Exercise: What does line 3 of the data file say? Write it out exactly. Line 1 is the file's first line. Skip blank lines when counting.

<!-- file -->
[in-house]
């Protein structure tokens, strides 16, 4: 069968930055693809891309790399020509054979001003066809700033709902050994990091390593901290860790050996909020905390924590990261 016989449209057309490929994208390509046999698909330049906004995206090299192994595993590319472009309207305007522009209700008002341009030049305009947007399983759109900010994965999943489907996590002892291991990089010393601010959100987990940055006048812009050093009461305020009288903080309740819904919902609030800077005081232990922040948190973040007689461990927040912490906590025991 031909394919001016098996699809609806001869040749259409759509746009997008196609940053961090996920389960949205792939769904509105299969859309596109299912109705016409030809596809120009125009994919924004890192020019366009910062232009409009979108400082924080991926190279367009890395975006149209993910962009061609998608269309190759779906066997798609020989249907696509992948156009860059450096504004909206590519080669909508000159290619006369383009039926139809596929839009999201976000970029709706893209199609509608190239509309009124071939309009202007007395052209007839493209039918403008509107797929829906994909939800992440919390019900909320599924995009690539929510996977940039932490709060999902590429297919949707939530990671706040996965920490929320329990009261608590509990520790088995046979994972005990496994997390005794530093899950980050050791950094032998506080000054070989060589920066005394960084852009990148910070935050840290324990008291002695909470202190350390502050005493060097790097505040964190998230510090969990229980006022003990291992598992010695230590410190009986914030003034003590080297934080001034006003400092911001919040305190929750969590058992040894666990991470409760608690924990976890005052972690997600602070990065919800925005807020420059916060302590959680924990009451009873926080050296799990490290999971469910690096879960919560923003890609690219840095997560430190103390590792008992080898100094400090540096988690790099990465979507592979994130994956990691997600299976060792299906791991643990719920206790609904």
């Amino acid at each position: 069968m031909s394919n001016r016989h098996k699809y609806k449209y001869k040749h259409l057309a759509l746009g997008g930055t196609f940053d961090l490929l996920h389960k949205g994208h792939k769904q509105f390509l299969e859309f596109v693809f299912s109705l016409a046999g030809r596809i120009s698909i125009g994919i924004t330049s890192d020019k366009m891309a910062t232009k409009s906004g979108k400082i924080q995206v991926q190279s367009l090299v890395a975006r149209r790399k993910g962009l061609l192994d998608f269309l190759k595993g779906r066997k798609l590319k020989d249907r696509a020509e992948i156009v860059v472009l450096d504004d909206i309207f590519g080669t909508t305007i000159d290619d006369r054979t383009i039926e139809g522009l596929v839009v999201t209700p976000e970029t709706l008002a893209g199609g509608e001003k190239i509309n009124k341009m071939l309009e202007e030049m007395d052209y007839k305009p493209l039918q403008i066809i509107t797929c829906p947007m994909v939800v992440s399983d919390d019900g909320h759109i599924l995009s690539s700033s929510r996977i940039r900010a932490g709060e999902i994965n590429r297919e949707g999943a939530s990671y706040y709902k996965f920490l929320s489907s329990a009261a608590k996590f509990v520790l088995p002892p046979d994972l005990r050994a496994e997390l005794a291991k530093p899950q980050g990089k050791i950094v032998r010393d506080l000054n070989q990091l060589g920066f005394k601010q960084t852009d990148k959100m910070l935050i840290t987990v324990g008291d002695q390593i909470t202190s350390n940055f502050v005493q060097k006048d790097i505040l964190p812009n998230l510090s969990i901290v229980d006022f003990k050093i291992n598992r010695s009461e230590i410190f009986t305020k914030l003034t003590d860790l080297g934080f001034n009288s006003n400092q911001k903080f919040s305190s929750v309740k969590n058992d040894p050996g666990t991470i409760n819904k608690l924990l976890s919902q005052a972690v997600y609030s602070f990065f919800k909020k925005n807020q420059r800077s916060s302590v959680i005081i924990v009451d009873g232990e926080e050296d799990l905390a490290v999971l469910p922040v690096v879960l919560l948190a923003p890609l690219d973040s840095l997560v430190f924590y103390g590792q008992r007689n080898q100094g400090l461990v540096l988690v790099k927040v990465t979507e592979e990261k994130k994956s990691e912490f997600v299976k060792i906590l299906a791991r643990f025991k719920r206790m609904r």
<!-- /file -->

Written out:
């Amino acid at each position: 069968m031909s394919n001016r016989h098996k699809y609806k449209y001869k040749h259409l057309a759509l746009g997008g930055t196609f940053d961090l490929l996920h389960k949205g994208h792939k769904q509105f390509l299969e859309f596109v693809f299912s109705l016409a046999g030809r596809i120009s698909i125009g994919i924004t330049s890192d020019k366009m891309a910062t232009k409009s906004g979108k400082i924080q995206v991926q190279s367009l090299v890395a975006r149209r790399k993910g962009l061609l192994d998608f269309l190759k595993g779906r066997k798609l590319k020989d249907r696509a020509e992948i156009v860059v472009l450096d504004d909206i309207f590519g080669t909508t305007i000159d290619d006369r054979t383009i039926e139809g522009l596929v839009v999201t209700p976000e970029t709706l008002a893209g199609g509608e001003k190239i509309n009124k341009m071939l309009e202007e030049m007395d052209y007839k305009p493209l039918q403008i066809i509107t797929c829906p947007m994909v939800v992440s399983d919390d019900g909320h759109i599924l995009s690539s700033s929510r996977i940039r900010a932490g709060e999902i994965n590429r297919e949707g999943a939530s990671y706040y709902k996965f920490l929320s489907s329990a009261a608590k996590f509990v520790l088995p002892p046979d994972l005990r050994a496994e997390l005794a291991k530093p899950q980050g990089k050791i950094v032998r010393d506080l000054n070989q990091l060589g920066f005394k601010q960084t852009d990148k959100m910070l935050i840290t987990v324990g008291d002695q390593i909470t202190s350390n940055f502050v005493q060097k006048d790097i505040l964190p812009n998230l510090s969990i901290v229980d006022f003990k050093i291992n598992r010695s009461e230590i410190f009986t305020k914030l003034t003590d860790l080297g934080f001034n009288s006003n400092q911001k903080f919040s305190s929750v309740k969590n058992d040894p050996g666990t991470i409760n819904k608690l924990l976890s919902q005052a972690v997600y609030s602070f990065f919800k909020k925005n807020q420059r800077s916060s302590v959680i005081i924990v009451d009873g232990e926080e050296d799990l905390a490290v999971l469910p922040v690096v879960l919560l948190a923003p890609l690219d973040s840095l997560v430190f924590y103390g590792q008992r007689n080898q100094g400090l461990v540096l988690v790099k927040v990465t979507e592979e990261k994130k994956s990691e912490f997600v299976k060792i906590l299906a791991r643990f025991k719920r206790m609904r």